What were Elon Musk’s lenders thinking?

When Elon Musk sought funding for his bid to take over Twitter earlier this year, he had little trouble finding institutions willing to give him the money he needed. Morgan Stanley took the lead and organized a syndicate of banks, including Bank of America and Barclays, which pledged to lend Musk $13 billion. The whole thing took less than a week. Although Musk tried to back out of his deal to buy Twitter, in late October he managed to do so and the banks gave him the money, which is now debt on Twitter’s balance sheet.

Typically, banks will quickly push these types of loans off their books by selling them to institutional investors and hedge funds with a higher appetite for risk. But in the month since Musk took over, he’s fired half of Twitter’s workforce, reinstated banned accounts (including Donald Trump’s), and tweeted maniacally, leading many of Twitter’s biggest advertisers to suspend ad spending on the site. So investors aren’t that interested in buying Twitter’s debt right now, according to Bloomberg NewsWhen banks tested the market for loans, they got offers as low as 60 cents. For now, then, banks will keep the loans on their books and hope Musk’s plans for the site work out.

All of which raises a simple question: What were the banks thinking?

Surprisingly, perhaps, there are real answers to this question. First, while Musk’s strategic plans for Twitter never made much economic sense, the business and investment climate in April was very different than it is today. The federal funds rate, which drives overnight lending between banks and helps ensure market liquidity, was still at a low level of less than 1%. Interest rates on high-yield corporate debt were significantly lower than they are today. Most tech companies had not yet seen their stock sell off. So a package of loans, most of them backed by Twitter resources, with an average interest rate of around 6.5%, might not have looked outrageously risky, and the banks might have reasonably thought they would be able to move loans off their books with relative ease.

Then, of course, there are the taxes. According to Refinitiv’s estimates, the banks that provided the financing for the deal were lined up to raise something in the region of $150 million to $200 million, while Morgan Stanley, who served as Musk’s top adviser on the deal, it raised millions more than that.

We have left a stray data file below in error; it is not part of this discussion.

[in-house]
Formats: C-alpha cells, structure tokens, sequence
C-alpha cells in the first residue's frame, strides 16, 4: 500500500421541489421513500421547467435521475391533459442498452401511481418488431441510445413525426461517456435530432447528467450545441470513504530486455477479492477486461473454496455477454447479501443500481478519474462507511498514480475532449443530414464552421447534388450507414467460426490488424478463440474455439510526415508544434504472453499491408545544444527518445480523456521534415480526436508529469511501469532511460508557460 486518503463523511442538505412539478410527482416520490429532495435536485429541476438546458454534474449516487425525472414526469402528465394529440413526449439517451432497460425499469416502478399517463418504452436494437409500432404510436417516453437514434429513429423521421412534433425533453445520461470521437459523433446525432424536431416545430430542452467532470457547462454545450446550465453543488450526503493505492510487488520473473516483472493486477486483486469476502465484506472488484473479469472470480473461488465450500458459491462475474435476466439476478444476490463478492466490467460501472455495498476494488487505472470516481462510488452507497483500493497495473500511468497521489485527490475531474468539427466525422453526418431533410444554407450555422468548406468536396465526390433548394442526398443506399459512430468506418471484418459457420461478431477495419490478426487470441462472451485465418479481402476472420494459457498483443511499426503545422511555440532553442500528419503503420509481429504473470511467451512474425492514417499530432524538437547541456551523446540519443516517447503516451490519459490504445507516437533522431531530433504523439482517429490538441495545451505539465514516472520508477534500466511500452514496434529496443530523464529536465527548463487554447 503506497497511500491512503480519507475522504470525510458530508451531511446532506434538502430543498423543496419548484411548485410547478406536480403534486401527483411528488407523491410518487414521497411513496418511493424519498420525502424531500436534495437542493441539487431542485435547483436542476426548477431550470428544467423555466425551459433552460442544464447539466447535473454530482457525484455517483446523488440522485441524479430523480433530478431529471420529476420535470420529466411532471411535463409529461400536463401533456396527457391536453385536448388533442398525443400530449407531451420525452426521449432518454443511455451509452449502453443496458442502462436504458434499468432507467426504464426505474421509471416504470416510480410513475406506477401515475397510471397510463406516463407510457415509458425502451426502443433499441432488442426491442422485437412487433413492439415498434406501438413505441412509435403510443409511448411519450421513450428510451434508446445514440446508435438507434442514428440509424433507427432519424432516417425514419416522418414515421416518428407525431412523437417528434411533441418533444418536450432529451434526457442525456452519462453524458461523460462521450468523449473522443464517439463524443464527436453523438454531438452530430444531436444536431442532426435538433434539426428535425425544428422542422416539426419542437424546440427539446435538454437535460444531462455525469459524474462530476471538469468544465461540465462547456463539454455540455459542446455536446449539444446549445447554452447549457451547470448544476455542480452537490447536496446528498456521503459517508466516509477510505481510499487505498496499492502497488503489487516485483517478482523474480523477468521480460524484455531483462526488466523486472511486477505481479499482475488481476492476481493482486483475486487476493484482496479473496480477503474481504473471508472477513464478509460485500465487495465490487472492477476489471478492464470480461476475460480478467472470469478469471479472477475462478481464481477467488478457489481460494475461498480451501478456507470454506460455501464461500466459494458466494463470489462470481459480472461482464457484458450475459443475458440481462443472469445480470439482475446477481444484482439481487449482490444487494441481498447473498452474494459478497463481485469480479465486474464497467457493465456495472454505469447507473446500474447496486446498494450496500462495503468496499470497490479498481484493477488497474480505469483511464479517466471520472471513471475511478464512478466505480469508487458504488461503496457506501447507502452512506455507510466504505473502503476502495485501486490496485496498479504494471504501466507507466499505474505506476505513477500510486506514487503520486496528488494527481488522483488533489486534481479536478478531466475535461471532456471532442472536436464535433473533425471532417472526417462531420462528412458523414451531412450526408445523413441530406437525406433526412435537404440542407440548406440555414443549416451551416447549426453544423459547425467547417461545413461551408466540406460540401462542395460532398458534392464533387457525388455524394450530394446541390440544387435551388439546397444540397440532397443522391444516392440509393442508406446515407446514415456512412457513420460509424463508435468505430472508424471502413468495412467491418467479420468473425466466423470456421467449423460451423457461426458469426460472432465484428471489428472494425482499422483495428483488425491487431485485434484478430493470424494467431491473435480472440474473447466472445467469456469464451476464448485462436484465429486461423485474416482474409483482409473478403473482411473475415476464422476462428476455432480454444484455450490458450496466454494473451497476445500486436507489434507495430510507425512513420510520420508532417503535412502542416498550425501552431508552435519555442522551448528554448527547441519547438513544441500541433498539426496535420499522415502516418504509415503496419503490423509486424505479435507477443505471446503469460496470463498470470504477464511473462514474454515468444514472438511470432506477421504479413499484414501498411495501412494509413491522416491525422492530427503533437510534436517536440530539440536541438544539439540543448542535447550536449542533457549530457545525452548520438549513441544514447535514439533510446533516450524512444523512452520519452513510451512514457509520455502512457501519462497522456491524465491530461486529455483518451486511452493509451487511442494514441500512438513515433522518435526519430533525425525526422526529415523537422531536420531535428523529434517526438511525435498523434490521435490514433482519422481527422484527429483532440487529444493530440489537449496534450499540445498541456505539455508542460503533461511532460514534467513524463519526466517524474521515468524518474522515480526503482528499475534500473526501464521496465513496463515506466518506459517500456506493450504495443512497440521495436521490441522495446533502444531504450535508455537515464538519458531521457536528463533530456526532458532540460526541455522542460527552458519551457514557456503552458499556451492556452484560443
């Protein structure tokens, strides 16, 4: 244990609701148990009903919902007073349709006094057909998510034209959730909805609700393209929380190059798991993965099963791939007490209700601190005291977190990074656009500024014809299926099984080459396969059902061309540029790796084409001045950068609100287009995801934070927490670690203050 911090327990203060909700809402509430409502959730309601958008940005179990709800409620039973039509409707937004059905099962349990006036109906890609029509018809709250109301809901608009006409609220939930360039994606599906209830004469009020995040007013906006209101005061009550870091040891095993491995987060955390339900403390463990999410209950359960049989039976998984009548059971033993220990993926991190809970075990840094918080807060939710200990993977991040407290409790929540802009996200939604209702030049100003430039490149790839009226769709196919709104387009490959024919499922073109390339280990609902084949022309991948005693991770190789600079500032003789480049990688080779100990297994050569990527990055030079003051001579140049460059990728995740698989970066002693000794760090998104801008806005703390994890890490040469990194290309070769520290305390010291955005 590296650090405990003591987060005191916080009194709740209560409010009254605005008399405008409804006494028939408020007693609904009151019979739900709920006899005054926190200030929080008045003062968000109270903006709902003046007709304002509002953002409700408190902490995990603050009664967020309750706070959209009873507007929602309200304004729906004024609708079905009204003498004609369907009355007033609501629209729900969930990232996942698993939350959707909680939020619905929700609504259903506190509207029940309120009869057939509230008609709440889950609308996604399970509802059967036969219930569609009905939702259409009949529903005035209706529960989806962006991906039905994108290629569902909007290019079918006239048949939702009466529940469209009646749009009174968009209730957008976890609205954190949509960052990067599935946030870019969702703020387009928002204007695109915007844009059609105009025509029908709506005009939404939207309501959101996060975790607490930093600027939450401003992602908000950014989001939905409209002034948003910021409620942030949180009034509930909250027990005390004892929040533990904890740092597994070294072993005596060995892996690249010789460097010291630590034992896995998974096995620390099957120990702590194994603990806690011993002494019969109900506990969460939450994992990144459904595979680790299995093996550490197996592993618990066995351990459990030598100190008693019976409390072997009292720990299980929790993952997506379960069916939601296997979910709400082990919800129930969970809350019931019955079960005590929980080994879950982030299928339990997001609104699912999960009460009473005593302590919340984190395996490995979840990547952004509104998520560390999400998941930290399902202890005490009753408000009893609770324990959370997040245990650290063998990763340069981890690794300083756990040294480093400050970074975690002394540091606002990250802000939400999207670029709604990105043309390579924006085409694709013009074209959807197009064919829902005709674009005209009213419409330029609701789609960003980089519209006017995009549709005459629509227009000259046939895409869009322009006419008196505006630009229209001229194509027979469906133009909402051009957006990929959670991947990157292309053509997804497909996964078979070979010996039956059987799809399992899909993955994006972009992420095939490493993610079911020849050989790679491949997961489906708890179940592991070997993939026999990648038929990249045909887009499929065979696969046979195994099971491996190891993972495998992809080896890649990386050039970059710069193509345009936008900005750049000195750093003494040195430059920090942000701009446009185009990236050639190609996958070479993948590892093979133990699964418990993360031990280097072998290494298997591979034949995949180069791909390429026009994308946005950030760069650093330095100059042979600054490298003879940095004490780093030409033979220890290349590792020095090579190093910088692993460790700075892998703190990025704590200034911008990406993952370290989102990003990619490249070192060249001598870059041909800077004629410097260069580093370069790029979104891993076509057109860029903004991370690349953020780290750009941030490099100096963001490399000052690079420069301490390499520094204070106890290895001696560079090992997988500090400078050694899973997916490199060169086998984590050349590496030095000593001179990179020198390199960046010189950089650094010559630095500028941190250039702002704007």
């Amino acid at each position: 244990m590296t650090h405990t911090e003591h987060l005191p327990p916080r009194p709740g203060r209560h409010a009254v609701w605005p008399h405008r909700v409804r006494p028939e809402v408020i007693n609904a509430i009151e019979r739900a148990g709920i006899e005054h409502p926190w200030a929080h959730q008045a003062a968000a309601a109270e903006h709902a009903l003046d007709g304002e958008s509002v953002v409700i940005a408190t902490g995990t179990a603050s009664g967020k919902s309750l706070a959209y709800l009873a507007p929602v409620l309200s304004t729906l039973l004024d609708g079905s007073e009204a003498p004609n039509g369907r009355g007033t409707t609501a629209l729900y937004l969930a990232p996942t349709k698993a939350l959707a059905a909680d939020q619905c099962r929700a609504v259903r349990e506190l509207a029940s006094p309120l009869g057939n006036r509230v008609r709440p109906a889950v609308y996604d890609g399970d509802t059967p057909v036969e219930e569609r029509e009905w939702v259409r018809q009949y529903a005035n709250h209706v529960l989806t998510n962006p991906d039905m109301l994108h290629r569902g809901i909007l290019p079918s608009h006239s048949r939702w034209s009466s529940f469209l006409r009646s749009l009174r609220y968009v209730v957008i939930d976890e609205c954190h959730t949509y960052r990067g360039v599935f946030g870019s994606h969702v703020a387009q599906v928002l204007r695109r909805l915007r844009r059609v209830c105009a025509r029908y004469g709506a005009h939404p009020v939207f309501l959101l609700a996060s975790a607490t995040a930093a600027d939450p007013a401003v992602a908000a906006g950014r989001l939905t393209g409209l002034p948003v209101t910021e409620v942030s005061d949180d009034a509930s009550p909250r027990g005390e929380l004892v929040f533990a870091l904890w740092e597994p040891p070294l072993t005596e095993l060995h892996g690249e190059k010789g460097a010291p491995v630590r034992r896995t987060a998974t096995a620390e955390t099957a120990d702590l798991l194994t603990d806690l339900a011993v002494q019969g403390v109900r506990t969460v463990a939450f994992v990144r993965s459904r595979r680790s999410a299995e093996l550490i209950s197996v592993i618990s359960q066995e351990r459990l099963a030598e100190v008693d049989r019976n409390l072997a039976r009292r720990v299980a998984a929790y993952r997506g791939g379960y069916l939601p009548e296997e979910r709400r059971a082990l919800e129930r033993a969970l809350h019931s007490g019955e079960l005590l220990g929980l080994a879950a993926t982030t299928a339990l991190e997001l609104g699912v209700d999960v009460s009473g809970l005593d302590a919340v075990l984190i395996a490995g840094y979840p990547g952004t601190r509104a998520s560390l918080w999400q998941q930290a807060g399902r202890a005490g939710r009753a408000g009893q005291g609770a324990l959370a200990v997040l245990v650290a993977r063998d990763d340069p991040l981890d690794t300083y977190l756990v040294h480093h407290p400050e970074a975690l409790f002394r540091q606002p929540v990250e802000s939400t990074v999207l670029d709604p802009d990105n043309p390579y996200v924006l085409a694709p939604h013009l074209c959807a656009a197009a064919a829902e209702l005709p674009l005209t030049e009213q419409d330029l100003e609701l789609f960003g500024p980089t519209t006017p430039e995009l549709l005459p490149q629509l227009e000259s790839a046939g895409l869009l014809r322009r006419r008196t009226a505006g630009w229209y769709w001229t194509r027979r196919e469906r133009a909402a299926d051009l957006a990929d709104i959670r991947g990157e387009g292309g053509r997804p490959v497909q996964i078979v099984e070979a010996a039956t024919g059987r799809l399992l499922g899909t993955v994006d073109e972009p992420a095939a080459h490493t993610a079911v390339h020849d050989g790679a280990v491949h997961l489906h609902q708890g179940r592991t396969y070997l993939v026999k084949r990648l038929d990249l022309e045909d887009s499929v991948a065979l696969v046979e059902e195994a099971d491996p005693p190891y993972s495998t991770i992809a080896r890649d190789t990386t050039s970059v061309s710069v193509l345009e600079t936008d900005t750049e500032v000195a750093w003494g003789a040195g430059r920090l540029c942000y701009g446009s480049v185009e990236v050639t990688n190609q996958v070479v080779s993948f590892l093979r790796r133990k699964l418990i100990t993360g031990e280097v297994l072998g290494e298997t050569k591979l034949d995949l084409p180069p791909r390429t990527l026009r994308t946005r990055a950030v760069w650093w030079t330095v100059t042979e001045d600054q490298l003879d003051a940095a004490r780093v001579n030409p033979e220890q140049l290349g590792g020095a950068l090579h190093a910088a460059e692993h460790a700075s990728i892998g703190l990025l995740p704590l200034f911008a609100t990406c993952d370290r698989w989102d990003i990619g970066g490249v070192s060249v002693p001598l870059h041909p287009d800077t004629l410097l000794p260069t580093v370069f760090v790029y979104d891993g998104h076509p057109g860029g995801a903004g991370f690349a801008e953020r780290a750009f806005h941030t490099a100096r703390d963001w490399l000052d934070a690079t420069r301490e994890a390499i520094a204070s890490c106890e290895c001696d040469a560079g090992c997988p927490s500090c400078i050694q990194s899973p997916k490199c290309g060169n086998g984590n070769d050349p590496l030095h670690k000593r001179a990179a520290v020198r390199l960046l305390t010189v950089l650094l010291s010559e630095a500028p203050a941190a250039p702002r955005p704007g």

Ultimately, these loans were a gamble not just on Twitter, but on Musk himself. He’s the richest man in the world, or at least he was in April, and he’s generally someone banks want to do business with. More to the point, banks are very interested in other Musk companies, including Tesla but especially SpaceX, which is currently private but could organize a lucrative IPO in the future. It’s easy to imagine that helping Musk fund his Twitter spree could help those banks win a share of Musk’s future business.

That may not be much comfort to their senior executives at the moment, given that credit analyst firm 9fin estimates the banks have already incurred around half a billion dollars in mark-to-market losses on their loans. But the truth is, Musk’s backers could still emerge relatively unscathed. After all, while the financing terms Musk secured for the deal look pretty good by November’s standards, the loans he took out weren’t cheap. They were also floating rate loans, meaning that the interest rate Twitter has to pay will rise as overall interest rates rise, up to a maximum of 11.75% on riskier loans. So if banks end up having to keep loans on their books, they’ll collect up to $1 billion a year in interest payments.

That won’t matter, of course, if Musk ends up filing for bankruptcy. But even though she’s brought it up as a possibility, it’s not really clear if it would make sense for him to do so. Musk, along with his partners, has invested more than $30 billion in Twitter stock, as well as $13 billion in debt. If Twitter goes bust, he and his investors would likely lose all of that, along with control of the company. So the more plausible outcome (at least as long as Musk is still interested in Twitter) would be for him to continue paying the interest—out of his own pocket, if Twitter can’t—or simply buy back the debt.

What it suggests is that Twitter’s financial performance isn’t the most important thing banks need to worry about. The biggest risk is that Musk gets bored with his new toy and decides that running a town square is too much of a hassle. In that scenario, it’s easy to imagine him walking away, leaving the banks to figure out what to do with Twitter. But that’s the risk you run when you lend piles of money to fickle billionaires: Your profits depend on their ever-changing moods.


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